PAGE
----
- »The Lott Giveth as Tabcorp Taketh Away in Coronavirus Era
The Lott Giveth as Tabcorp Taketh Away in Coronavirus Era
The Lott received quite a bit of praise in the past week for its $1 million donation to Australian researchers to help accelerate the search for a COVID-19 vaccine. Unclaimed prize money via the Golden Casket was responsible for the funding.
Meanwhile, parent company Tabcorp stood down more than 700 of its employees through June 30.
Good News First: The Lott Giveth
Last week, The Lott announced that it will donate $1 million to help accelerate research into a vaccine for the coronavirus that became a pandemic. The donation is from the Golden Casket sector of The Lott, which is in charge of the lottery tickets and scratch cards sold through newsagents and other convenience stores.
The donation will actually stem from a fund of unclaimed prize money. Many people who win lottery prizes do not claim them or don’t do so before they expire. That money then remains in a fund – this time having been collected for the last seven years – for something like this – a pandemic for which a vaccine could change the world.
The money will go to the University of Queensland’s School of Chemistry and Molecular Biosciences. It is one of only six research facilities around the world tasked with developing a vaccine to battle COVID-19. The Coalition for Epidemic Preparedness Innovations (CEPI) raises funds and assigns the research.
COVID-19 Vaccine Timeline
Most experts say that a proper vaccine for COVID-19 is one year to 18 months away. Science is not fast.
But the University of Queensland Project Director Dr. Trent Munro said that a significant jolt of funding as is being donated by The Lott could speed up that process. “This gift will help to significantly accelerate vaccine development efforts, allowing us to move more activities to happen in parallel,” he said, “and we are incredibly grateful for the support.”
The Lott Managing Director Sue van der Merwe said the donation was made on behalf of lottery players. She also added, “Delivering important health infrastructure services is why lotteries were first established in Australia more than a century ago. This donation continues our proud heritage of giving back to our community.”
While many of The Lott’s donations go to community initiatives that includes hospitals and disaster relief, others are reserved for health research. The need for a solution to the current pandemic certain fit the bill.
Tabcorp Taketh Away
The Lott’s parent company is Tabcorp, a gambling entertainment company that employs more than 5,000 people worldwide. And with the recent closures of Tabcorp’s hotels, clubs, TAB agencies, and sport events due to coronavirus around the globe and specifically in Australia, the announcement of employees being stood down was not a surprise.
Tabcorp admitted that it is standing down more than 700 employees. Most of the stood-down workers are from TAB booths and licensed venues that remain closed for the indefinite future. Some others will remain on the payroll but switch from full-time work to eight-day fortnights.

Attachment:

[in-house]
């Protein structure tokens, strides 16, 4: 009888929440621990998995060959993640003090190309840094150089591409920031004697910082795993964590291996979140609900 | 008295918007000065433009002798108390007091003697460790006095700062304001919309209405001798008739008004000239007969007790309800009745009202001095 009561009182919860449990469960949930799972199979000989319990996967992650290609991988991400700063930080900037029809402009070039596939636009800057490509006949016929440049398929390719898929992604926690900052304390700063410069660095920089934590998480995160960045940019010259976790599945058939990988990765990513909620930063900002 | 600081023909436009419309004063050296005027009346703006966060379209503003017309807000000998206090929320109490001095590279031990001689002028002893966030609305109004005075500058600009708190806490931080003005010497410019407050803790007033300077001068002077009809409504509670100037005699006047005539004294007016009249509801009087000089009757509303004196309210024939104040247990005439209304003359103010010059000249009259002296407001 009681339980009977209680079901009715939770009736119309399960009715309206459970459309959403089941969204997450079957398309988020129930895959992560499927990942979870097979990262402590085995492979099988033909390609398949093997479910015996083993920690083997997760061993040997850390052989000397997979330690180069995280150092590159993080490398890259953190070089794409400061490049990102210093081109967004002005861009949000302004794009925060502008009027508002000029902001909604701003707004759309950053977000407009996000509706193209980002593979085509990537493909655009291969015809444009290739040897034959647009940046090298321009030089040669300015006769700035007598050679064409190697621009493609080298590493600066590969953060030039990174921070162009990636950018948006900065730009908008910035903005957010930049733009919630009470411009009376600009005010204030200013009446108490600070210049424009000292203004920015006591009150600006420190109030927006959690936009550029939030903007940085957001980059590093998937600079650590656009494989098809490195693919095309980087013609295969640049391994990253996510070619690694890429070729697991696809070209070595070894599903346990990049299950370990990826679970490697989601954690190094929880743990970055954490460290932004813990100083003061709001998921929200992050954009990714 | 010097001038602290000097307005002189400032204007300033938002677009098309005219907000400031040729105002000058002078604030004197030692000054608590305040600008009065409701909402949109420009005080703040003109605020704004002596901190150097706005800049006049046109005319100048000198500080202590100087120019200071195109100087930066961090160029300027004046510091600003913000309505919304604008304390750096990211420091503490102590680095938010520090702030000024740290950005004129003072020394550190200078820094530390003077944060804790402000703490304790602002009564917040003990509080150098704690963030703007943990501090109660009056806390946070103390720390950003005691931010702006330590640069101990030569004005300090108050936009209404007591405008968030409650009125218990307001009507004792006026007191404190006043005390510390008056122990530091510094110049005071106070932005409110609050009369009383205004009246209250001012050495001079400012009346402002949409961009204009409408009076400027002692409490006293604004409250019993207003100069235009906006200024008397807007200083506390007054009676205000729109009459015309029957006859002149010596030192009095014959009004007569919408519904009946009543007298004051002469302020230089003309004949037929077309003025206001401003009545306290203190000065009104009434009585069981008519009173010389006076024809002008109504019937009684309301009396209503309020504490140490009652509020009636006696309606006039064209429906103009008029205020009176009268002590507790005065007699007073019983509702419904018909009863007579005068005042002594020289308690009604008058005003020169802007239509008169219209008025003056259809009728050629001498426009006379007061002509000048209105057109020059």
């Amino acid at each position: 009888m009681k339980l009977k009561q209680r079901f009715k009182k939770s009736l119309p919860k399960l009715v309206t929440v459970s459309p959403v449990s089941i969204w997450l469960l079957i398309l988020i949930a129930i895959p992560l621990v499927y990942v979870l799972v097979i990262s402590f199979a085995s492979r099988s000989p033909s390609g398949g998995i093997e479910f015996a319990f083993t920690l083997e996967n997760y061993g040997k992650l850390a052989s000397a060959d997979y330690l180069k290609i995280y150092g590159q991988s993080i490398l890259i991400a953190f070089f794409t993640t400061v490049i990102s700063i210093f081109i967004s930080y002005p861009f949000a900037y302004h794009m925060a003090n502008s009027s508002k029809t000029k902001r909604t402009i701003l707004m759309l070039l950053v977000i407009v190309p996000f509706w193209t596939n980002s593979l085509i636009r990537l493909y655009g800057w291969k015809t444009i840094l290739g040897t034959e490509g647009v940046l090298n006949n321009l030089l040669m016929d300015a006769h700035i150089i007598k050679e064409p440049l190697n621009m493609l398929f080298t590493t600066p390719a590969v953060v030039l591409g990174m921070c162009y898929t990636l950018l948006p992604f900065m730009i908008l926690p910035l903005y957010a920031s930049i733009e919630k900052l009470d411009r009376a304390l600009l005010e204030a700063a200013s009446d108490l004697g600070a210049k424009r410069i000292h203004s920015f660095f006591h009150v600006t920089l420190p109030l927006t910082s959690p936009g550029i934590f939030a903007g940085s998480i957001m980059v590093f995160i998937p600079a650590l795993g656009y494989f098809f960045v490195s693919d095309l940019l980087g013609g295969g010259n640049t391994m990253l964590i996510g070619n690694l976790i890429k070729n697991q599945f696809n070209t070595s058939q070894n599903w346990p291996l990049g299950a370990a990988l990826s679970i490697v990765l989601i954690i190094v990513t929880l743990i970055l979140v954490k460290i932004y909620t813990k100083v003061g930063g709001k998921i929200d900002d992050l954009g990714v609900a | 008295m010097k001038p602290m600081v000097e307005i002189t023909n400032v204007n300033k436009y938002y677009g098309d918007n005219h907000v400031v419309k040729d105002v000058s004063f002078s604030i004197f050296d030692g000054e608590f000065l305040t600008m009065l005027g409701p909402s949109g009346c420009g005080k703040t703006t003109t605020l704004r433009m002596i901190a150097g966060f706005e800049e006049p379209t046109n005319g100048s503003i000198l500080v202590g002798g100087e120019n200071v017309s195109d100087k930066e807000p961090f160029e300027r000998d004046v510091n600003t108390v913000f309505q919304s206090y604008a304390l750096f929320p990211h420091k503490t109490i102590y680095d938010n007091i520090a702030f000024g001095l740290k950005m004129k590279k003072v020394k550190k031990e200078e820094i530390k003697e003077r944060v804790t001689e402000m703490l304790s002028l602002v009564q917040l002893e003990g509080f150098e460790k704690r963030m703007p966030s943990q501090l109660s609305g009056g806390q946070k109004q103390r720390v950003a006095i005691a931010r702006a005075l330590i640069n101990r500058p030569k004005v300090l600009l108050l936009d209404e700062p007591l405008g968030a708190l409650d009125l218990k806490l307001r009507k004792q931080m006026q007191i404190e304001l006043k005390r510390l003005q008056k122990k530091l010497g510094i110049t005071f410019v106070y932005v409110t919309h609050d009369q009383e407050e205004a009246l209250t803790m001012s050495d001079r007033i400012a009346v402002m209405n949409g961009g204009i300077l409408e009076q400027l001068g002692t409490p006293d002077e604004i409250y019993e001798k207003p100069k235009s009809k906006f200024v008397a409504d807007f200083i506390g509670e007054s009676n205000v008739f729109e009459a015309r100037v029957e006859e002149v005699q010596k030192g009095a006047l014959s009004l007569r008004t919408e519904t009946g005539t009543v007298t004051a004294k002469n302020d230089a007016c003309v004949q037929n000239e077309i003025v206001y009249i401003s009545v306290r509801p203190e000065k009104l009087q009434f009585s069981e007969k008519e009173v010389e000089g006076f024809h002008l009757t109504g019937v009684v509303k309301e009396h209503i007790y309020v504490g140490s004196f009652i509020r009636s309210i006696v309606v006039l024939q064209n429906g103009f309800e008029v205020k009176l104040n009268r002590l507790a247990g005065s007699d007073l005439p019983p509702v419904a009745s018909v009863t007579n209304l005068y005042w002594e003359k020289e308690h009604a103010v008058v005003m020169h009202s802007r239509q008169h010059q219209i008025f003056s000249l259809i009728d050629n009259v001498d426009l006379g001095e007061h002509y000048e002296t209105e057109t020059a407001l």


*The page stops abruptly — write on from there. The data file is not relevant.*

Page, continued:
The changes for many employees are aimed to be in place no longer than through June 30. And during the time of non-employment, workers can access their accrued leave entitlements.
Top Down Cuts…In a Way
Tabcorp CEO David Attenborough admitted, “This continues to be a very challenging time for our people, businesses, partners, and the community.”
He noted that Tabcorp is exploring benefits for their employees that were stood down via the JobKeeper wage subsidy currently being considered in Parliament. The federal bill is valued at $130 billion and may provide up to $1,500 per worker per fortnight.
Since companies with more than $1 billion in annual turnover must show a 50% minimum revenue decline due to the coronavirus closures, it is unclear if Tabcorp employees will qualify. Attenborough and management are exploring the possibilities.
Attenborough noted the company’s focus on retaining jobs in the long term. “We are committed to working proactively and collaboratively with all our stakeholders so that we can collectively emerge from the COVID-19 period as strongly as possible.”
As for a personal sacrifice, Attenborough is reportedly taking a 20% reduction in fixed remuneration through June 30. Chairperson Paula Dwyer and all other board members will take a 10% cut in their fees.
Other cuts include an initial reduction of 40% of Tabcorp’s technology contractors. The company also gained some liquidity support by deferring state payroll, keno, and lottery taxes for six months. That will alleviate approximately $40 million per month of its burden.
Lastly, for now, Tabcorp reduced its capital expenditure program forecast to $120 million. The original amount was $160 million.